A male leopard in South Africa’s Madikwe Game Reserve is dazzling the gawking tourists with his strawberry locks. But watch out gazelles, this fair-furred feline has still got the spots to keep him camouflaged and make him a killer when he’s out on the prowl.
They say a leopard can’t change his spots, but when you look as good as this pink panther, who would want to?
IMAGE: Fair-furred Leopard, Courtesy of Deon De Villiers of SafaGraphics
‘Getting naked’ helps water fleas ditch pesky parasites
Since the molting process can remove parasites, they’re under intense pressure to infect their host before the process begins.
‘Animal Inside Out’ shows the inner workings of real creatures frozen in time forever
The exhibition features approximately 100 plastinate and capillary specimens displaying the anatomical structure of many spectacular creatures. The animals were preserved using the technique of plastination by the same team behind Gunther von Hagens’ “Body Worlds” exhibition. (Photos: Oli Scarff/Getty Images)
Chocolate eaters are slimmer, says study
Too good to be true? New findings suggest something in chocolate may make the calories you eat less likely to be deposited as fat.
Bat disease hits two more national parks
White-nose syndrome has been found in Acadia and Great Smoky Mountains national parks, just days after it was first confirmed in Alabama.
Celeste Nelson (faculty). Princeton University
Department of Chemical Engineering
Winner of the 2009 Art of Science Exhibition
X-Rays of Fish Reveal Diversity
1. X-Ray Image of a Winghead Shark:
Scientist Mohamed Babu from Mysore, India captured beautiful photos of these translucent ants eating a specially colored liquid sugar. Some of the ants would even move between the food resulting in new color combinations in their stomachs. Read more over on the Daily Mail. (via Colossal) You like? Follow me! XD
1. One of the best models of a sunspot ever made. Scientists at the National Center for Atmospheric Research produced this simulation by plugging the newest sunspot data into a 76-teraflop supercomputer. The image required nearly 2 billion data points to simulate the magnetism, temperature, and other features of a sunspot; it models the phenomenon down to a depth of nearly 4,000 miles.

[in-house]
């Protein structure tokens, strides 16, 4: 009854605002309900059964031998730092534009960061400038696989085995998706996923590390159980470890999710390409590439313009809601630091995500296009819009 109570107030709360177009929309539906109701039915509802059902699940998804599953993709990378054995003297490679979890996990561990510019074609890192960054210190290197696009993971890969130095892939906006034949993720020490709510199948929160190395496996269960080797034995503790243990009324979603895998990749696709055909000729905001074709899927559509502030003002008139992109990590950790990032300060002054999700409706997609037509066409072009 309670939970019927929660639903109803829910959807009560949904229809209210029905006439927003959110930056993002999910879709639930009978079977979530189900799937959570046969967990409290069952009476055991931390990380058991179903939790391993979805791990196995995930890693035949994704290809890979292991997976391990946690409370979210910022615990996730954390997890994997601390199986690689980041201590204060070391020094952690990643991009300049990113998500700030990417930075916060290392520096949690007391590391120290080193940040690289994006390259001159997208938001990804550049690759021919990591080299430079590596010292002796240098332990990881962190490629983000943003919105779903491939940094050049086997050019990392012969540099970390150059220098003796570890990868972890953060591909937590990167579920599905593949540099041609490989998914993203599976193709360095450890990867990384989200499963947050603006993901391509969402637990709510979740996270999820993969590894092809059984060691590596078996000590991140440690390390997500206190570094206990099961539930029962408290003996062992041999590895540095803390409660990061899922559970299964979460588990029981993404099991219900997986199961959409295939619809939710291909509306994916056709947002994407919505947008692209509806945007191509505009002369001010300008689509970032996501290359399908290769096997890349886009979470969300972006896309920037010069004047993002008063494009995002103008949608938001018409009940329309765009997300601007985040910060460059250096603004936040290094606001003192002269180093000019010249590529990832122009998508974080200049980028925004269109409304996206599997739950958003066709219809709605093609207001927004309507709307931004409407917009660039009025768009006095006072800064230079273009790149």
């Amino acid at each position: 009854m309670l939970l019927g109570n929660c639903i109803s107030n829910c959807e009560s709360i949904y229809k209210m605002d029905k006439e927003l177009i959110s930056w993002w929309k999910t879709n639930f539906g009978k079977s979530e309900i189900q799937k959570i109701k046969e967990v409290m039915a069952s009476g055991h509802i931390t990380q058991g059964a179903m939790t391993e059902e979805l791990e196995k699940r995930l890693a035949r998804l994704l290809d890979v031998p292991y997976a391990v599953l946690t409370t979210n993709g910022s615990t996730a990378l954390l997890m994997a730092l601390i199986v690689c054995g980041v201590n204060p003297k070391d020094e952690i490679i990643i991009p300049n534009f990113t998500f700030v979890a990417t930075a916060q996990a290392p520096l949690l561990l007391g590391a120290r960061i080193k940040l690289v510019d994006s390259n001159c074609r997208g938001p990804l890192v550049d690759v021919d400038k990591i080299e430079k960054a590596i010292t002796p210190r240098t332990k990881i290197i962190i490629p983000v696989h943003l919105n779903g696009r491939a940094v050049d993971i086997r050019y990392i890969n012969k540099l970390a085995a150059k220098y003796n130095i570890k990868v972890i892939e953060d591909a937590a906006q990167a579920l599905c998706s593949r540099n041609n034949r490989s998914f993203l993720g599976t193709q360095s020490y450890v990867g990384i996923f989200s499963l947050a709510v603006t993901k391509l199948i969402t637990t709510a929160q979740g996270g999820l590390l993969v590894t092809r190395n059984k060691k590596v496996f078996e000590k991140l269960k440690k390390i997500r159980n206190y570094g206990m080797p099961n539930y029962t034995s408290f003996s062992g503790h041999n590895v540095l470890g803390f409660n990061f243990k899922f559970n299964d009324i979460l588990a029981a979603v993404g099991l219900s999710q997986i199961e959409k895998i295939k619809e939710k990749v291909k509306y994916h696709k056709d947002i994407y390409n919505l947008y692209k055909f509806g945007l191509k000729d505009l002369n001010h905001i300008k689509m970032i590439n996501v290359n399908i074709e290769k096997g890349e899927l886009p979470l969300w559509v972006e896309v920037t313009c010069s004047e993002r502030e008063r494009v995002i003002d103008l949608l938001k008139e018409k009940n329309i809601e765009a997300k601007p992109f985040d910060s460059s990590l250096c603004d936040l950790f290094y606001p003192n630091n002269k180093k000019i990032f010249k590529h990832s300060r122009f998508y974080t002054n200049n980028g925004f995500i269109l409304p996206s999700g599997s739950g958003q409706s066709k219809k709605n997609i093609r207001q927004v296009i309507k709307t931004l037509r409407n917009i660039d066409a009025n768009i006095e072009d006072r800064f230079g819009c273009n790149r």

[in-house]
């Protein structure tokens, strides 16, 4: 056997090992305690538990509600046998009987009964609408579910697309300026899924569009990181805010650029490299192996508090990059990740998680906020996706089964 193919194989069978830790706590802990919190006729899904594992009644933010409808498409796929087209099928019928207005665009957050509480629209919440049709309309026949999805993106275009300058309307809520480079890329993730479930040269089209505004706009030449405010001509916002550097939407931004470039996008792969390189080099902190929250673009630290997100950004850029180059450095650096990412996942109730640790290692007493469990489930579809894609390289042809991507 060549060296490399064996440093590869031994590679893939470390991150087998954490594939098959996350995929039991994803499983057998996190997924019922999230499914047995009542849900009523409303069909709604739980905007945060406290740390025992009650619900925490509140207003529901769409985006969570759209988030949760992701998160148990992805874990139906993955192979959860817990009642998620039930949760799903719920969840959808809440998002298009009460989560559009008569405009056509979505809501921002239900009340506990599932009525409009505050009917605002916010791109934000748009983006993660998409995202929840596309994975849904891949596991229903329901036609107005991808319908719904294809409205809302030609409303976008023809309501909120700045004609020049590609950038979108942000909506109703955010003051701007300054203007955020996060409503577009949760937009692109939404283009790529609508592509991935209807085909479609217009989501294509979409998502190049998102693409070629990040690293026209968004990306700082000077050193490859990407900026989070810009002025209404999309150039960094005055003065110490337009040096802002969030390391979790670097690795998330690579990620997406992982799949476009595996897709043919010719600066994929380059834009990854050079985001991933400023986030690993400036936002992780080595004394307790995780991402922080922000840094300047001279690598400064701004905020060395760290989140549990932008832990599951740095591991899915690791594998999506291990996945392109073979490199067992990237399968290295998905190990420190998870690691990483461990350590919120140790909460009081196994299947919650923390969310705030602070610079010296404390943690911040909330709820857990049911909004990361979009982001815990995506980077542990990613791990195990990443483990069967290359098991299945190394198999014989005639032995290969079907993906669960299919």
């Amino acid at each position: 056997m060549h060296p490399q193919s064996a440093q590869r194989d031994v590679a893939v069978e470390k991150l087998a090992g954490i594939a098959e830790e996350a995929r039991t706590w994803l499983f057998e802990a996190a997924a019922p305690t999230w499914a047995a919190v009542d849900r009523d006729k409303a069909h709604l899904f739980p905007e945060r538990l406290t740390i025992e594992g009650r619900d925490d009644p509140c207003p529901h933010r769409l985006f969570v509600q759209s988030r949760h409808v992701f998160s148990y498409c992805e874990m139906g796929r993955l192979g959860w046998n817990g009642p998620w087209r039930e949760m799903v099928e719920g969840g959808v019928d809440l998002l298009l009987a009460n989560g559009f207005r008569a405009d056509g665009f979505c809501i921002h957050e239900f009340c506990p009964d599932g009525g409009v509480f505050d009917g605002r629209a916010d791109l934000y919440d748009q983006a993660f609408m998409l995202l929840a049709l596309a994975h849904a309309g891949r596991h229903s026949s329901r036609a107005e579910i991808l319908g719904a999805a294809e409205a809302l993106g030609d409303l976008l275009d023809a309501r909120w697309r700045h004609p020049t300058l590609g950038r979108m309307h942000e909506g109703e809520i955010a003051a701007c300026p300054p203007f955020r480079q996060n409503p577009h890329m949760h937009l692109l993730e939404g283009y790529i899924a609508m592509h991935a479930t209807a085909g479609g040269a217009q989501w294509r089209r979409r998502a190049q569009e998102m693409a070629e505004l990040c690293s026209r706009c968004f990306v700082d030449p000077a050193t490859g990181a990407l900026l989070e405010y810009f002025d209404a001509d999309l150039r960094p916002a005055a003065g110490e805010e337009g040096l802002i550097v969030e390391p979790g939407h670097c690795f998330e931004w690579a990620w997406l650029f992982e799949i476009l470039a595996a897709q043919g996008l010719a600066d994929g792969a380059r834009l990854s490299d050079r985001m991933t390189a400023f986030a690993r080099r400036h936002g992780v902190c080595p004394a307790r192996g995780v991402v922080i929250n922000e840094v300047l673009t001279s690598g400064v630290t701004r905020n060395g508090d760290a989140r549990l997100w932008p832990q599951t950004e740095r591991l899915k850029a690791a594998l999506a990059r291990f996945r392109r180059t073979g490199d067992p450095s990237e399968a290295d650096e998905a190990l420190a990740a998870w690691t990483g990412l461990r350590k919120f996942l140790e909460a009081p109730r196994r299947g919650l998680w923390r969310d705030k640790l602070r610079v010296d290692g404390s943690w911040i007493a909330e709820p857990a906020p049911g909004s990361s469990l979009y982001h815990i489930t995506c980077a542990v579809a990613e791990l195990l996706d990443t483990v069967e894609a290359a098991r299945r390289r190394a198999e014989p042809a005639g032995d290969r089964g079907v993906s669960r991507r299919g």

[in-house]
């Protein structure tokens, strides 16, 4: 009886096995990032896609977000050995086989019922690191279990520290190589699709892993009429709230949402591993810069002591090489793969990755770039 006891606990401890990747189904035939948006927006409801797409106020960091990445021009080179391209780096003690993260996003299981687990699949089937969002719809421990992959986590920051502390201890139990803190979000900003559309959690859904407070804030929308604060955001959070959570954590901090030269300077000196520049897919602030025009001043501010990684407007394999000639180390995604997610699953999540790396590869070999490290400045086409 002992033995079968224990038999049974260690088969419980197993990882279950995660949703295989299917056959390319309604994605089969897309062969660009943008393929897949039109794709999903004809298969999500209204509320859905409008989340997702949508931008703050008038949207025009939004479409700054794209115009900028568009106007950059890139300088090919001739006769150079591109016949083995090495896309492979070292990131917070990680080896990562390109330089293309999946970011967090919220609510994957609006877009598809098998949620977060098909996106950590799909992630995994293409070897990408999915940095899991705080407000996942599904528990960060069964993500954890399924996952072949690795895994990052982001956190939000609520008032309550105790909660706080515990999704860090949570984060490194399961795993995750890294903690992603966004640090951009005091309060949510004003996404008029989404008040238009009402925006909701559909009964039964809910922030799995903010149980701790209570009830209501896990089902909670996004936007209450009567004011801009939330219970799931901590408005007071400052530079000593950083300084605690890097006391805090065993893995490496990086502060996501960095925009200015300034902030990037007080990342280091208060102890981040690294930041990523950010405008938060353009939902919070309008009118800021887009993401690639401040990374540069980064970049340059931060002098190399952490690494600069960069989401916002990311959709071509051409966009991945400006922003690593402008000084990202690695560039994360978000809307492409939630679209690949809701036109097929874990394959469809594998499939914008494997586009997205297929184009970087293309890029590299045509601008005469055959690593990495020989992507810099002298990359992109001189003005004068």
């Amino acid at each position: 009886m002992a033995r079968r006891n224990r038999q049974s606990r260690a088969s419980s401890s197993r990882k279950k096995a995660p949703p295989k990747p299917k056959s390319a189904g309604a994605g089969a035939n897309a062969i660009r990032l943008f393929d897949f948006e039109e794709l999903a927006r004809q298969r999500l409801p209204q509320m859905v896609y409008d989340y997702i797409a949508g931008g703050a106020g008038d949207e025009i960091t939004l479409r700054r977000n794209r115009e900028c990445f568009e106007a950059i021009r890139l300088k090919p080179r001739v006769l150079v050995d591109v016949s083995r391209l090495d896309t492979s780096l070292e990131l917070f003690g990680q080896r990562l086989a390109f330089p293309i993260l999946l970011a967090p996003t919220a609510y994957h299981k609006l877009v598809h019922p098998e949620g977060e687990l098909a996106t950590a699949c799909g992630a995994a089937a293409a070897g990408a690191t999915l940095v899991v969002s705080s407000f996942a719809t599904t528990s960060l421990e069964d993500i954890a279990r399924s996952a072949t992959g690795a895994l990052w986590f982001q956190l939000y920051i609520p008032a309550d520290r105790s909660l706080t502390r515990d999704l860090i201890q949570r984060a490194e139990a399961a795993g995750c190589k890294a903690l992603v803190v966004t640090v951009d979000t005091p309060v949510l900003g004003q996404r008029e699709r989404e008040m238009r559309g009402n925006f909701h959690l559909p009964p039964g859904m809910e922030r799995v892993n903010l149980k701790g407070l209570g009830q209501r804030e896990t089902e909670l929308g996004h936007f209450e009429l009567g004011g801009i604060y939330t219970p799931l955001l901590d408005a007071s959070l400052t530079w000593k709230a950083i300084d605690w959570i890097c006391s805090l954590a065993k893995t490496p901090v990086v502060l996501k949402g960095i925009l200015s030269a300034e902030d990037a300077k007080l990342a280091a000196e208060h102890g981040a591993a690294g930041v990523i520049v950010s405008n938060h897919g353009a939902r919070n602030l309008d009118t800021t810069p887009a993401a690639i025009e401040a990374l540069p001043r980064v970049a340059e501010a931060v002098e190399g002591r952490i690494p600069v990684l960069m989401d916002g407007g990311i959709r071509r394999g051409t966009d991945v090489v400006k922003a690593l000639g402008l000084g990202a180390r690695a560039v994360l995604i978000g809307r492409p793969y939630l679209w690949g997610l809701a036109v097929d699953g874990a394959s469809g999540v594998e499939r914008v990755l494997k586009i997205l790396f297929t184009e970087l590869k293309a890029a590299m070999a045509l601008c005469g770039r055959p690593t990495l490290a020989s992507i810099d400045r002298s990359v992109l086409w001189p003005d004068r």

2. This rainbow image of concentric circles is a quartz crystal as seen through a microscope that images its “birefringence“—the crystal’s unusual ability to bend light to varying degrees depending upon its orientation. Since differently oriented light rays are refracted differently, they diverge as they go through the quartz crystal, creating doubled images and, more psychedelically, these crazy colors. The image is taken from research by Mike Glazer of Oxford University.
3. Fractals form a major section of psychedelic art, and the king of fractals was Benoit Mandelbrot, who just died in October 2010. In his famous Mandelbrot set, each small part is the same as the whole, and the image boundary becomes continually more detailed as you zoom in.
4. This may look like a child’s Spirograph drawing, but it’s actually what scientists at CERN hope to see when the Large Hadron Collider in Europe reaches full smashing power: The decay of that elusive subatomic particle, the Higgs boson.
5. NASA’s false-color treatment of satellite images turns ordinary shots of our planet into pictures of another world worthy of science fiction, replete with purple oceans and orange outcroppings. This inverted treatment of the Himalaya Mountains was made with the Advanced Spaceborne Thermal Emission and Reflection Radiometer (ASTER), which combined near-infrared, red, and green wavelengths.
6. The heart of this image is a spherical colony of Volvox algae, about 100 micrometers across, with a flurry of nutrients fluttering by. Volvox have been forming these multicellular colonies for more than 200 million years.
See the rest of them here.
Reason why saturated fats are unhealthy finally discovered
Saturated fats push an enzyme deeper into cells and in doing so, ultimately activate insulin resistance and circulatory disease.